How Many People Can You Change for the Better?
by Will Tuttle, PhD – Hidden Valley, CA

earth

As we deepen our inquiry into the nature of our culture, and how we can best help liberate animals, our Earth, and ourselves from the harmful actions and attitudes causing conflict and destruction, we may begin to realize that the problem is not just other people.

We ourselves are part of the problem also. How many people can we actually and substantively change for the better? Quite honestly that number is one.

This is not to say that we can’t help move our world and other people in a positive direction, but rather to emphasize that this capacity is, paradoxically, a result essentially of our authentic efforts to move ourselves in a positive direction. Most of us, when encountering someone who would like to “improve” us will wisely act to block that effort. Thus, in the end, the most effective way to change others and the world is to endeavor to embody and exemplify in ourselves whatever changes we’d like to see in others.

Substantive positive personal change requires inner effort to question the obsolete and harmful attitudes living within us, to understand them, and to heal them through the effort to cultivate a higher and more inclusive and realistic awareness. We have all been wounded from infancy by being born into a herding culture based on the exploitation and abuse of the weak by the strong. In order to build a movement capable of transforming our culture, we are called to undertake the most challenging of all efforts: the effort to transform ourselves.

Grassroots vegan advocacy starts with us as individuals in our communities, endeavoring to become more aware and proficient in our understanding, and in our ability to communicate and cooperate with others. This is the indispensible foundation of the movement to liberate animals, and all of us, from the status quo culture of domination that steals and destroys the sovereignty of both animals and people.

Large non-profit organizations, unlike grassroots efforts, tend to be reductionist and authoritarian in nature. Ironically, herderism, the living core of our cultural mindset and root of our problems, is similarly reductionist and authoritarian, but in the extreme. (If we were born as cows or chickens, we would have no doubt of this.) Thus the large animal protection organizations exist ironically as products of the herding culture and tend to mirror and support its underlying mentality and way of functioning. These organizations compete with one another for funding, and operate under centralized hierarchical structures of authority.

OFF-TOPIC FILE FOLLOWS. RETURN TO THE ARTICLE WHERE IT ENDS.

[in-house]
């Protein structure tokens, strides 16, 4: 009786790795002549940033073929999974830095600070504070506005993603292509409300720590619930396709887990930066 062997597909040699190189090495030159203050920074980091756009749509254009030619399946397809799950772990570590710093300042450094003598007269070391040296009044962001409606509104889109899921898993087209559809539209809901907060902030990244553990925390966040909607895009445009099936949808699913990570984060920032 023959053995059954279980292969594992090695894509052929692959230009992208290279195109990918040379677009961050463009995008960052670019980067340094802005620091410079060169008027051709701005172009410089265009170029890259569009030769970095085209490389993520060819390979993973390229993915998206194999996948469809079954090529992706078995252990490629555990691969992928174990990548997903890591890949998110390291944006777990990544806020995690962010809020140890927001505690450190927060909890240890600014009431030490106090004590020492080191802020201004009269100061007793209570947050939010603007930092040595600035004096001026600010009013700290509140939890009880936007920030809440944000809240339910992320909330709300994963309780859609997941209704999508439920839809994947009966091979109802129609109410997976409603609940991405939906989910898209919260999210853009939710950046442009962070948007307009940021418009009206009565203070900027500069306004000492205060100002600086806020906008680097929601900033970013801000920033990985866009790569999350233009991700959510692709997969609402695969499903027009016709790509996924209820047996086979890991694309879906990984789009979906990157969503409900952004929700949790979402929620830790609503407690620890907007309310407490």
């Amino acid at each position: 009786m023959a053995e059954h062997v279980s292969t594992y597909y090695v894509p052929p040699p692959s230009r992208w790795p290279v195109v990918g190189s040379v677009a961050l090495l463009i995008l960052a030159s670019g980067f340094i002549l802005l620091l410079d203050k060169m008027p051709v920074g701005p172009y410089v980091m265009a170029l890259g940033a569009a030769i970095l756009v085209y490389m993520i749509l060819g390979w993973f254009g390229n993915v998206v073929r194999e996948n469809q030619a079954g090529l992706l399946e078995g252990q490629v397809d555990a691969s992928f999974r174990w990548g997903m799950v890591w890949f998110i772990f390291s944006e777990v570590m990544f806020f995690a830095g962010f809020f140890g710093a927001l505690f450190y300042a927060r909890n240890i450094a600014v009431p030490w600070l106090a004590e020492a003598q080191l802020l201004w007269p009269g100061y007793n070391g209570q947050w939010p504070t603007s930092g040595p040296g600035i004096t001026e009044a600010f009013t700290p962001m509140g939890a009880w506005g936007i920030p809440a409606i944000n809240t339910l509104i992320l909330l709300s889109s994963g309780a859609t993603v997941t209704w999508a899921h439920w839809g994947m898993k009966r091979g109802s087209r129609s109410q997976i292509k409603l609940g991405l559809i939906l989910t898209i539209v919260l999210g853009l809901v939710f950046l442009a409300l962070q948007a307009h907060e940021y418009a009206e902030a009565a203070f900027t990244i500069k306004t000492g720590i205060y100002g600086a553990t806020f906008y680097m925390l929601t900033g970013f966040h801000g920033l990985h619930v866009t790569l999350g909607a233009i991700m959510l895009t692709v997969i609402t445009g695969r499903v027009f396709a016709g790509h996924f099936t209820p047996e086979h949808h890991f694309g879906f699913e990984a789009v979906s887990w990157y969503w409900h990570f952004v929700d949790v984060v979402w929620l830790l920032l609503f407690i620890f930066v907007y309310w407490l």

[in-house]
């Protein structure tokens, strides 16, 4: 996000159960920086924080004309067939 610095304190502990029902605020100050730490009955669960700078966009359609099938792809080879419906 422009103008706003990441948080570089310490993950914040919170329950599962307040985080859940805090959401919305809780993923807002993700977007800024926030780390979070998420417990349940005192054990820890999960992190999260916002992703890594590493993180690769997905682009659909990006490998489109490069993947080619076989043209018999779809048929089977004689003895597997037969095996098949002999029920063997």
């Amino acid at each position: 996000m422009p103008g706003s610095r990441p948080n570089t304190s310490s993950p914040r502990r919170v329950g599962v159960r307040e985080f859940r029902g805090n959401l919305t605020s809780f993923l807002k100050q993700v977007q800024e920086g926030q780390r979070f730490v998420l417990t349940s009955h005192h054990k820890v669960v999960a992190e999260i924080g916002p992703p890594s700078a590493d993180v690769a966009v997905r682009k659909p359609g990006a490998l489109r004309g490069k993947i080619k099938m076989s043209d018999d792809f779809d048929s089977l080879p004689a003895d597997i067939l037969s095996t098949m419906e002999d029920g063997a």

The living transformation of vegan awakening tends in their hands to be reduced to a commodity to be marketed by compliant leaf-letters and spokespeople whose job is to deliver a message that has been crafted by public relations “experts.” Such an approach is ironically an expression of the same mindset that is creating the problem of animal exploitation in the first place. It tends to muffle the authentic creative voices of individuals who have unique talents and gifts to share.

Thus, to continually invent and renew a movement for the liberation of animals, we are each called, as individuals, to embody as best we can the change we are working for, and diligently monitor and refresh our organizations to ensure they reflect this same spirit. While going vegan is a liberating, healing, and empowering step for us as individuals, and naturally helps heal and improve our interconnected society, it is not the last step. In many ways, it is the first step of a life where we awaken from being a mere culturally-programmed bio-robot, and step out of the prison of the imposed food narrative of disease and destruction and its many manifestations. Our journey beckons us to continue ever on, so that our inner world, like our outer behavior, ever more fully reflects our core values of respect, kindness, freedom, and harmony.

This is the real challenge we all face. It’s much easier and more tempting to blame others (such as political figures, financial elites, and so on) for our problems than it is to work with our internalized attitudes and wounds. And yet, it is only to the degree that we transform ourselves—so that our lives are radiant expressions of the message we would like others to hear— that we will experience our full potential to bring healing and positive change to our world. As the vegan movement becomes increasingly a movement of people who are authentically doing the inner work necessary to explore and purify our individual consciousness, our movement, through this, is becoming increasingly unstoppable.

Satyagraha, the “truth power” that Gandhi described, is ultimately triumphant, and the best way to spread truth is through embodying it so that we plant seeds of change naturally and effectively, with means that reflect the ends we envision. While we don’t try to change others, we can definitely do our best to plant seeds of positive change in others by making these changes congruent in ourselves, so our actions, words, values, thoughts, feelings, and gestures are all aligned within us and people sense this congruency.

Dr. Will Tuttle, visionary educator and musician, is author of the international best-seller, The World Peace Diet. A former Zen monk and recipient of the Courage of Conscience Award and Empty Cages Prize, he has created eight CD albums of uplifting original piano music and is a vegan since 1980.

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